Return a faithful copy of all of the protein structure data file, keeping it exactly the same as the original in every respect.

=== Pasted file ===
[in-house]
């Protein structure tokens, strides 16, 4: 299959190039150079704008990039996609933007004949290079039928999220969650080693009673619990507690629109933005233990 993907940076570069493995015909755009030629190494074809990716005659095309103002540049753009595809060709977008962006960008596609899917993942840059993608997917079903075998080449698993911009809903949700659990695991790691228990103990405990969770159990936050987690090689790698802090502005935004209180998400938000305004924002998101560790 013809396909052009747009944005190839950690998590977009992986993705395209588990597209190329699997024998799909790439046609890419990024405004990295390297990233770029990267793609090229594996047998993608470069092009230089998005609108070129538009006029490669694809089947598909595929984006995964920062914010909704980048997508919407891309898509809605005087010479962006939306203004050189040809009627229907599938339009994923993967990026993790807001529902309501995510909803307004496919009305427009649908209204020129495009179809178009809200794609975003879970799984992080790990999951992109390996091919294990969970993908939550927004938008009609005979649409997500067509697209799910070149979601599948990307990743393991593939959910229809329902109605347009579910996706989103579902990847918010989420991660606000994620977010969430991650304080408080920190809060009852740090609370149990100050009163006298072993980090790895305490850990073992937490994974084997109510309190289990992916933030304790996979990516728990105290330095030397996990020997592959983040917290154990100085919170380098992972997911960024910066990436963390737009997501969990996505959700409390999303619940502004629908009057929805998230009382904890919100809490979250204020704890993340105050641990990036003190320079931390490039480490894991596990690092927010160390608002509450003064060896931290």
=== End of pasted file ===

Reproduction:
[in-house]
């Protein structure tokens, strides 16, 4: 299959190039150079704008990039996609933007004949290079039928999220969650080693009673619990507690629109933005233990 993907940076570069493995015909755009030629190494074809990716005659095309103002540049753009595809060709977008962006960008596609899917993942840059993608997917079903075998080449698993911009809903949700659990695991790691228990103990405990969770159990936050987690090689790698802090502005935004209180998400938000305004924002998101560790 013809396909052009747009944005190839950690998590977009992986993705395209588990597209190329699997024998799909790439046609890419990024405004990295390297990233770029990267793609090229594996047998993608470069092009230089998005609108070129538009006029490669694809089947598909595929984006995964920062914010909704980048997508919407891309898509809605005087010479962006939306203004050189040809009627229907599938339009994923993967990026993790807001529902309501995510909803307004496919009305427009649908209204020129495009179809178009809200794609975003879970799984992080790990999951992109390996091919294990969970993908939550927004938008009609005979649409997500067509697209799910070149979601599948990307990743393991593939959910229809329902109605347009579910996706989103579902990847918010989420991660606000994620977010969430991650304080408080920190809060009852740090609370149990100050009163006298072993980090790895305490850990073992937490994974084997109510309190289990992916933030304790996979990516728990105290330095030397996990020997592959983040917290154990100085919170380098992972997911960024910066990436963390737009997501969990996505959700409390999303619940502004629908009057929805998230009382904890919100809490979250204020704890993340105050641990990036003190320079931390490039480490894991596990690092927010160390608002509450003064060896931290």